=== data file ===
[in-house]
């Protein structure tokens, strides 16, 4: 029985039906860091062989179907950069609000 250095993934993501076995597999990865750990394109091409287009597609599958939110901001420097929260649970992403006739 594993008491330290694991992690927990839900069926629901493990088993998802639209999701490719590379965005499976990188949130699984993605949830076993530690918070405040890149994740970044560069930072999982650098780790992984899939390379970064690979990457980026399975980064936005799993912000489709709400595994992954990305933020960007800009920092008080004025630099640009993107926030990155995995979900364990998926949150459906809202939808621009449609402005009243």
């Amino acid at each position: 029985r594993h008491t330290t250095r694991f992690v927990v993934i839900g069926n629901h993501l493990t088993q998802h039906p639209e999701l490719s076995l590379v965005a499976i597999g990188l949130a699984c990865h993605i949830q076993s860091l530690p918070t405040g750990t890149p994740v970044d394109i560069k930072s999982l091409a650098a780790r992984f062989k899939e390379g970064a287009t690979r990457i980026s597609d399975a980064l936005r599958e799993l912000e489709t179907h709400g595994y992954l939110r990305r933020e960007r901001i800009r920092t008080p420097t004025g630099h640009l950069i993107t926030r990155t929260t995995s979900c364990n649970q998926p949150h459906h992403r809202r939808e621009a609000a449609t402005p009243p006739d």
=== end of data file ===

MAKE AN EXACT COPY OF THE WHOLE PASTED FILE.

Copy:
[in-house]
């Protein structure tokens, strides 16, 4: 029985039906860091062989179907950069609000 250095993934993501076995597999990865750990394109091409287009597609599958939110901001420097929260649970992403006739 594993008491330290694991992690927990839900069926629901493990088993998802639209999701490719590379965005499976990188949130699984993605949830076993530690918070405040890149994740970044560069930072999982650098780790992984899939390379970064690979990457980026399975980064936005799993912000489709709400595994992954990305933020960007800009920092008080004025630099640009993107926030990155995995979900364990998926949150459906809202939808621009449609402005009243």
């Amino acid at each position: 029985r594993h008491t330290t250095r694991f992690v927990v993934i839900g069926n629901h993501l493990t088993q998802h039906p639209e999701l490719s076995l590379v965005a499976i597999g990188l949130a699984c990865h993605i949830q076993s860091l530690p918070t405040g750990t890149p994740v970044d394109i560069k930072s999982l091409a650098a780790r992984f062989k899939e390379g970064a287009t690979r990457i980026s597609d399975a980064l936005r599958e799993l912000e489709t179907h709400g595994y992954l939110r990305r933020e960007r901001i800009r920092t008080p420097t004025g630099h640009l950069i993107t926030r990155t929260t995995s979900c364990n649970q998926p949150h459906h992403r809202r939808e621009a609000a449609t402005p009243p006739d």